Giant finger of blame points at Iceland to condemn whaling

Friday, 2 October, 2009
(London – October 2, 2009) – A huge ‘hand’ will appear outside the Icelandic Embassy in London today to join animal welfare campaigners as they literally point the finger of blame at Iceland for its whaling activities.

Representatives from the International Fund for Animal Welfare (IFAW), Campaign Whale, Environmental Investigation Agency (EIA), Whale and Dolphin Conservation Society (WDCS) and World Society for the Protection of Animals (WSPA) are staging the protest to highlight Iceland’s unnecessary killing of more than 200 endangered fin whales and minke whales so far this season.

In total, 125 fin whales and 79 minke whales have been harpooned in recent months. Animal welfare groups are calling on the Icelandic government to heed the international criticism and support responsible whale watching as a humane and profitable alternative to the cruelty of whaling.

Robbie Marsland, UK Director of IFAW, said: “We are here today to ask Iceland, what is the point of slaughtering whales? We oppose whaling because it is inherently cruel, whales can take more than half an hour to die after being harpooned.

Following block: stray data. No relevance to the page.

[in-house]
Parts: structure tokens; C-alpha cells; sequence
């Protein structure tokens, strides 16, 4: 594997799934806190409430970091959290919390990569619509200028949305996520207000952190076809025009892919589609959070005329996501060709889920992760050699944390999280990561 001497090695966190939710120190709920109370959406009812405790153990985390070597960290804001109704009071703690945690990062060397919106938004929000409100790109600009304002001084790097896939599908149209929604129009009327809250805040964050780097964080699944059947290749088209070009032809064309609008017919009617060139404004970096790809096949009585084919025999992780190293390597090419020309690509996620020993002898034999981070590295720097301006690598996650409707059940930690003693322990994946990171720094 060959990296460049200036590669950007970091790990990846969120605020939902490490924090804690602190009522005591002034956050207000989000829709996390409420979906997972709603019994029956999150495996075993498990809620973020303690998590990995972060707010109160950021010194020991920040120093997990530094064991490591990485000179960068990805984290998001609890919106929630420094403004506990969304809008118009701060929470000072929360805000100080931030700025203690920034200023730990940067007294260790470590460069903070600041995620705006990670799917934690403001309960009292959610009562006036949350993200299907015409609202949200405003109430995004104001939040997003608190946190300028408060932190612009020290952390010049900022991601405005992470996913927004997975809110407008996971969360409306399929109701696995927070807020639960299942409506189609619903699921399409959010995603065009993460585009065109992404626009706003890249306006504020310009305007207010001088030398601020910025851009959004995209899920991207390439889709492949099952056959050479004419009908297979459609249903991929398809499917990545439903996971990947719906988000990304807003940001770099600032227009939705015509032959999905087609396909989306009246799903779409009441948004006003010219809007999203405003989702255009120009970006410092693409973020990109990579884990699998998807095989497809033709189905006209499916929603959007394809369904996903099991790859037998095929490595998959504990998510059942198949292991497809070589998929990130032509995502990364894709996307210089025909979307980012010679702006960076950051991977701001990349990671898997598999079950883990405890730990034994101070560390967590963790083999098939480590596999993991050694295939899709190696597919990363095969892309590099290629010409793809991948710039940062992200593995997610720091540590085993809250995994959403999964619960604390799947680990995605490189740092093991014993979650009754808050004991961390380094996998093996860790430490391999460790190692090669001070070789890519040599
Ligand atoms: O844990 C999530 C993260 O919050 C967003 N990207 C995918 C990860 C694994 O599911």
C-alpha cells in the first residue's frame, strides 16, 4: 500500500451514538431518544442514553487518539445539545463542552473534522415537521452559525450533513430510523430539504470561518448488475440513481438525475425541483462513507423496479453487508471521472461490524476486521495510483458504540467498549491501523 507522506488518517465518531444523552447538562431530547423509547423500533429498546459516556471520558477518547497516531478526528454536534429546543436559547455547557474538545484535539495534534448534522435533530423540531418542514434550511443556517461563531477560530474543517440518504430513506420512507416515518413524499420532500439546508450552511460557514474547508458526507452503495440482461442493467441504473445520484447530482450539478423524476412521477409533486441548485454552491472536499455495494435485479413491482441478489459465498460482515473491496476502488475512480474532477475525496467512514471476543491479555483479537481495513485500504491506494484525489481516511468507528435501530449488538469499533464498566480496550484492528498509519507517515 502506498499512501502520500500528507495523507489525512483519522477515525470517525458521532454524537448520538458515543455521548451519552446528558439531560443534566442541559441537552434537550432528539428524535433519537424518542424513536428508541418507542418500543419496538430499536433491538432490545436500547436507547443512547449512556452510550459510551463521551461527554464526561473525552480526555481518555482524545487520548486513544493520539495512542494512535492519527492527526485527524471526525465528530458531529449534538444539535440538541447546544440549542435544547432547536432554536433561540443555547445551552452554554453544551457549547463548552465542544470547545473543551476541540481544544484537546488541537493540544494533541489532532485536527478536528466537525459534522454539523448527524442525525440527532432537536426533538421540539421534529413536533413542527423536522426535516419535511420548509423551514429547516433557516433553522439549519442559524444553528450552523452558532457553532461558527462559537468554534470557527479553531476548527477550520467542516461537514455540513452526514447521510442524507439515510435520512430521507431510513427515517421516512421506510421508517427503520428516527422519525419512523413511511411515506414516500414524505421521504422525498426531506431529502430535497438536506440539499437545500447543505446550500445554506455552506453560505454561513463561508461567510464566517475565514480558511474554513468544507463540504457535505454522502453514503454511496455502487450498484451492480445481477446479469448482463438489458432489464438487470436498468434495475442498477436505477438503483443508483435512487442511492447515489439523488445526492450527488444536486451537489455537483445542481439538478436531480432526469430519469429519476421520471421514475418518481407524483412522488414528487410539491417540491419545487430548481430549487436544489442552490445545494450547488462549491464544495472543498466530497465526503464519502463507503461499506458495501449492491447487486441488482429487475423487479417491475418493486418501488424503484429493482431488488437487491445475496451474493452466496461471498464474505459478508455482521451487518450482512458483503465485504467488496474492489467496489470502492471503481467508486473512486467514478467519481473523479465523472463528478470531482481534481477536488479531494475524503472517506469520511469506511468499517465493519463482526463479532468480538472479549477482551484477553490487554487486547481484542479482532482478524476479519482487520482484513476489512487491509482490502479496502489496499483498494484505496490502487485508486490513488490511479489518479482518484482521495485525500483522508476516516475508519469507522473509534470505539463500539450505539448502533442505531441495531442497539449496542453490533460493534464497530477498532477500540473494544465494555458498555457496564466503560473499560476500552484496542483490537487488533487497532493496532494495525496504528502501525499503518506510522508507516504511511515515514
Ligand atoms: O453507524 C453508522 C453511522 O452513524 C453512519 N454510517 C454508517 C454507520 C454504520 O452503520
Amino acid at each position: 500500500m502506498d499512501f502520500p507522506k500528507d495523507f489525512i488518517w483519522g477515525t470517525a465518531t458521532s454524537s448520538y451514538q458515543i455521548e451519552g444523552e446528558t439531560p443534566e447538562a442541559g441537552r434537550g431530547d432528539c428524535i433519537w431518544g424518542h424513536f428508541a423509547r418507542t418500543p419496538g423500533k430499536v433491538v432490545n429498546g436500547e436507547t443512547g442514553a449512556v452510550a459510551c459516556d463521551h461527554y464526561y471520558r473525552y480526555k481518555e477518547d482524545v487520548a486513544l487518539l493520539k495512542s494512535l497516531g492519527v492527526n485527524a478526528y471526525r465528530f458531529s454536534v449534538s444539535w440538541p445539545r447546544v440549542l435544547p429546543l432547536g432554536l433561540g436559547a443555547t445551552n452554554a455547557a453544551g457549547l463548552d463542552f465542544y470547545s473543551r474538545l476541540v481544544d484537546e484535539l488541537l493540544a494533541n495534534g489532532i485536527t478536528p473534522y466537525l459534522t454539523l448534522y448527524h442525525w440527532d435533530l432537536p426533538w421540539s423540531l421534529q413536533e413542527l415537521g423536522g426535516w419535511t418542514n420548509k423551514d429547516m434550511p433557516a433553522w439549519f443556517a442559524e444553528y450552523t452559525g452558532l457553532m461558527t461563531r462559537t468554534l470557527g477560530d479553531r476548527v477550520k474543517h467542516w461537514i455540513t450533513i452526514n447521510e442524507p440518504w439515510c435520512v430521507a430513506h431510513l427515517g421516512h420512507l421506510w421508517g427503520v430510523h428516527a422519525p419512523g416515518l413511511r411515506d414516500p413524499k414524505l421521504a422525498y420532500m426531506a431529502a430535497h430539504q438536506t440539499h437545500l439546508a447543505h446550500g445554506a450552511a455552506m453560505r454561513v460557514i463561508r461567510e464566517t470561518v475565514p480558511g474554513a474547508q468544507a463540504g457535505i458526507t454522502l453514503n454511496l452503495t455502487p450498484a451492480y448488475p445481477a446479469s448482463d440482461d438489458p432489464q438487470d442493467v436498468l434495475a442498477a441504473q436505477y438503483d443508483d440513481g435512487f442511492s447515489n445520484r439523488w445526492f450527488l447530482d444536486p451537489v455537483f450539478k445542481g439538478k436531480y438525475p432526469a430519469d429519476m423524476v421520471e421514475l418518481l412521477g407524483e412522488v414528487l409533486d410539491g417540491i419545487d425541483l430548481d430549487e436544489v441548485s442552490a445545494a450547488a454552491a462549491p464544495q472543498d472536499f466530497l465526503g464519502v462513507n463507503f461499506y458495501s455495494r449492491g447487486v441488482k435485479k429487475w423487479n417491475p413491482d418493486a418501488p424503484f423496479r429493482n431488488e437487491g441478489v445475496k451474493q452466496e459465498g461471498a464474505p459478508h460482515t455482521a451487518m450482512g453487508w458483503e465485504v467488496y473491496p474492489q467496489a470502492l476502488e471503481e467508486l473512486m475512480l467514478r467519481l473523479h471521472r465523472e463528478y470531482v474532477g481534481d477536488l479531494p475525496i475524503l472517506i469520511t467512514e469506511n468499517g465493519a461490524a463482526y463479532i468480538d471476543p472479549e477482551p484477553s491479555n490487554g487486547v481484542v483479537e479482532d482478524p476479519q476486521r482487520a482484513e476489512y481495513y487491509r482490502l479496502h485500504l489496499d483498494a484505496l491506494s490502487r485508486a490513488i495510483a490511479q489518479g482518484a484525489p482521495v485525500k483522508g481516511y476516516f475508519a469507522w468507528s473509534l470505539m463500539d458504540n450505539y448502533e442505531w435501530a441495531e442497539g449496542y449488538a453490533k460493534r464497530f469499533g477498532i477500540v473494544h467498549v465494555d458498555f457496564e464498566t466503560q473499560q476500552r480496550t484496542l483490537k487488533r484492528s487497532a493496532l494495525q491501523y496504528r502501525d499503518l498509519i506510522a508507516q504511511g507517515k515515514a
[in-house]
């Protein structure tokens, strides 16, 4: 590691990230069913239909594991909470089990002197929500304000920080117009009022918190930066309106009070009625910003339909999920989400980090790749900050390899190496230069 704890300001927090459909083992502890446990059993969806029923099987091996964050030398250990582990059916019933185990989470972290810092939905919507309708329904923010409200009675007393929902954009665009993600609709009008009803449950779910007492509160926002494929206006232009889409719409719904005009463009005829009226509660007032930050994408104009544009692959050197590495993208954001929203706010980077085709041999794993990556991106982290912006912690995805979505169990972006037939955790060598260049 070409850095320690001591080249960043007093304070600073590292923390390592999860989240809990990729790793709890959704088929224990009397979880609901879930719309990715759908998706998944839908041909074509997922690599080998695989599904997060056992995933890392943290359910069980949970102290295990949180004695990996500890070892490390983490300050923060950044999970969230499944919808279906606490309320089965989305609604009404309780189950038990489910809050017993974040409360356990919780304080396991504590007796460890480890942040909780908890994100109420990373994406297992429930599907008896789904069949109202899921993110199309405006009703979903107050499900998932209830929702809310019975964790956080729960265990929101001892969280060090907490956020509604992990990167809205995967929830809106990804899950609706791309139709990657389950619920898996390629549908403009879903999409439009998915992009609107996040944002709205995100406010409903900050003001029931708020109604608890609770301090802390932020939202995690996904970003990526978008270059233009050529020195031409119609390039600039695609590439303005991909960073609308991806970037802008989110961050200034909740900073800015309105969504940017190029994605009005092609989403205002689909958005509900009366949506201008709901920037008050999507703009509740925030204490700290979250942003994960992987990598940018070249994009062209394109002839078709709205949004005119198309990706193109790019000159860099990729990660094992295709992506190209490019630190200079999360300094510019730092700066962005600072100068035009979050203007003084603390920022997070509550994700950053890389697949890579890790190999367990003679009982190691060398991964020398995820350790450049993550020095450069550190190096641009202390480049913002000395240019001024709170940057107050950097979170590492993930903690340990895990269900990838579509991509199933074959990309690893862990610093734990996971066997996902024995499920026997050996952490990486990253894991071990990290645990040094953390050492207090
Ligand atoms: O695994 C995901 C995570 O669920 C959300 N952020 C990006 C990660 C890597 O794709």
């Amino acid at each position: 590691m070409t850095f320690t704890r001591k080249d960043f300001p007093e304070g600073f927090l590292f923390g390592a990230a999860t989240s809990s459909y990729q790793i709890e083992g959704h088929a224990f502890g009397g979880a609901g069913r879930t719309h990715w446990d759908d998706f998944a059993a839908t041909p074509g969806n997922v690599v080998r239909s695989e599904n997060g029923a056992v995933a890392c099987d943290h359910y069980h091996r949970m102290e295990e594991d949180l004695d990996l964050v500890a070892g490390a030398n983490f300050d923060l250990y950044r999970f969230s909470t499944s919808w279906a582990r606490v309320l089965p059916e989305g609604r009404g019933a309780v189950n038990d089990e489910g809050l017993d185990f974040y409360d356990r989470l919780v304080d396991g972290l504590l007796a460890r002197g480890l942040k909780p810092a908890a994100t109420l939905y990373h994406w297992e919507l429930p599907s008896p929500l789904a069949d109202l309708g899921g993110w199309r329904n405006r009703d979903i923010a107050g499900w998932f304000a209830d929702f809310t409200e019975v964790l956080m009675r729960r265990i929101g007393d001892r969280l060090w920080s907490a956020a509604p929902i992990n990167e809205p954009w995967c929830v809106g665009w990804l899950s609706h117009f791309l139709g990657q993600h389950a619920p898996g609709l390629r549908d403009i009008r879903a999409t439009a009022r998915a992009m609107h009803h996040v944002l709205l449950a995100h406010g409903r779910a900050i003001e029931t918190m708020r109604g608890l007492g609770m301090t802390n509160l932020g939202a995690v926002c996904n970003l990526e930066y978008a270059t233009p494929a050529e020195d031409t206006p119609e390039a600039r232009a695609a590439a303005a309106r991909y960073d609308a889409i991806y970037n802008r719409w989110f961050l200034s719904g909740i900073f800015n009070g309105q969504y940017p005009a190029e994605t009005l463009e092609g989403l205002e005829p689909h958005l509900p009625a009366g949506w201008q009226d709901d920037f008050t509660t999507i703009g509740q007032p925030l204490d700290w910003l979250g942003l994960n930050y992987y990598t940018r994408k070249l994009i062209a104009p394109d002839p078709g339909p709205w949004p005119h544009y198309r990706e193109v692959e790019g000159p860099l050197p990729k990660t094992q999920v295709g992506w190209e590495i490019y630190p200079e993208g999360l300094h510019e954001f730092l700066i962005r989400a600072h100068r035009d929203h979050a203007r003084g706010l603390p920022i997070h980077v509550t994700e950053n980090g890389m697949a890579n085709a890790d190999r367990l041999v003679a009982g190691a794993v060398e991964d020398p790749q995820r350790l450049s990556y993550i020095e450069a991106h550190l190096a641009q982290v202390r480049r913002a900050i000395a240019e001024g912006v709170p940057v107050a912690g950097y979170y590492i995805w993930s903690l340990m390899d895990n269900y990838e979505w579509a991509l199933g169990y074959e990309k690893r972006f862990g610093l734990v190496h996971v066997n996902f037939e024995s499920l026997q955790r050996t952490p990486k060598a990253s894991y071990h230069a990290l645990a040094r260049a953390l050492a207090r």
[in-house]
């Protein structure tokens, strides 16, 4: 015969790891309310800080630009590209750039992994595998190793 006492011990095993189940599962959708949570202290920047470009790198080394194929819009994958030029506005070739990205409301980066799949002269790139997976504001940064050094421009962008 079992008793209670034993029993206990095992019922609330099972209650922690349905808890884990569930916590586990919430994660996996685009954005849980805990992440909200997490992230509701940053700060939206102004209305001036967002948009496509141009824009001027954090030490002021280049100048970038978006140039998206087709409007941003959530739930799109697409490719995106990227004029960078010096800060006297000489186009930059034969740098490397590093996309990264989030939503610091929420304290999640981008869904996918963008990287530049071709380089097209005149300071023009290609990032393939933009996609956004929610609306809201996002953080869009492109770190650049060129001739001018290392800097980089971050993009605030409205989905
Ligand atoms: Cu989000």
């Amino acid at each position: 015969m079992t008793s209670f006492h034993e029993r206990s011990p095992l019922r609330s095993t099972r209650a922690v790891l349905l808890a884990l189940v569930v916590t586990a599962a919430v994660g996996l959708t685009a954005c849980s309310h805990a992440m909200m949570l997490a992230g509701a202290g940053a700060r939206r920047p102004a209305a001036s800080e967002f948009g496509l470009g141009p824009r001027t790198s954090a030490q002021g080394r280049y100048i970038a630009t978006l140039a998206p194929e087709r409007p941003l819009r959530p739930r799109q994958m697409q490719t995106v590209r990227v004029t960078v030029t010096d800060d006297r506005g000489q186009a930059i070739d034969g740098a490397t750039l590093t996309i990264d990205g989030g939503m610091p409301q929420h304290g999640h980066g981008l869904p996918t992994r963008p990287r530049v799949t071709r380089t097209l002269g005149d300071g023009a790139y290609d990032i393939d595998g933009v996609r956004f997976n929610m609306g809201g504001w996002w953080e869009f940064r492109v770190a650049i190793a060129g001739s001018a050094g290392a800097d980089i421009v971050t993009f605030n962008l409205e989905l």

“Whaling is unnecessary. Iceland has killed more than 200 whales including 125 endangered fin whales – yet no market has been found for fin whale meat.”

Earlier in the year, the outgoing Fisheries and Agriculture Minister granted commercial whaling quotas of up to 150 fin whales and 100 minke whales a year for five years.

The current government has kept these kill quotas in place for just one year, but the catch allocation has been increased further to 200 fin whales and 200 minke whales for 2009, despite a limited domestic market for minke whale meat and no market for fin whale meat.

Mr Marsland added that commercial whaling was viewed with disgust by the UK and many other countries.

He said: “There is simply no point in killing endangered whales for the meat to end up in the freezer. Iceland’s actions put it out of step with the rest of Europe. The logical step is to support responsible whale watching, a multi-million pound a year industry, and consign whaling to the history books.”

Andy Ottaway, Director of Campaign Whale, said: “Only a small number of people stand to profit from the cruel slaughter of whales while the country’s reputation, tourism and export markets will suffer. e hope the Icelandic people will realise that killing whales is bad for them, bad for business and bad for Iceland.”

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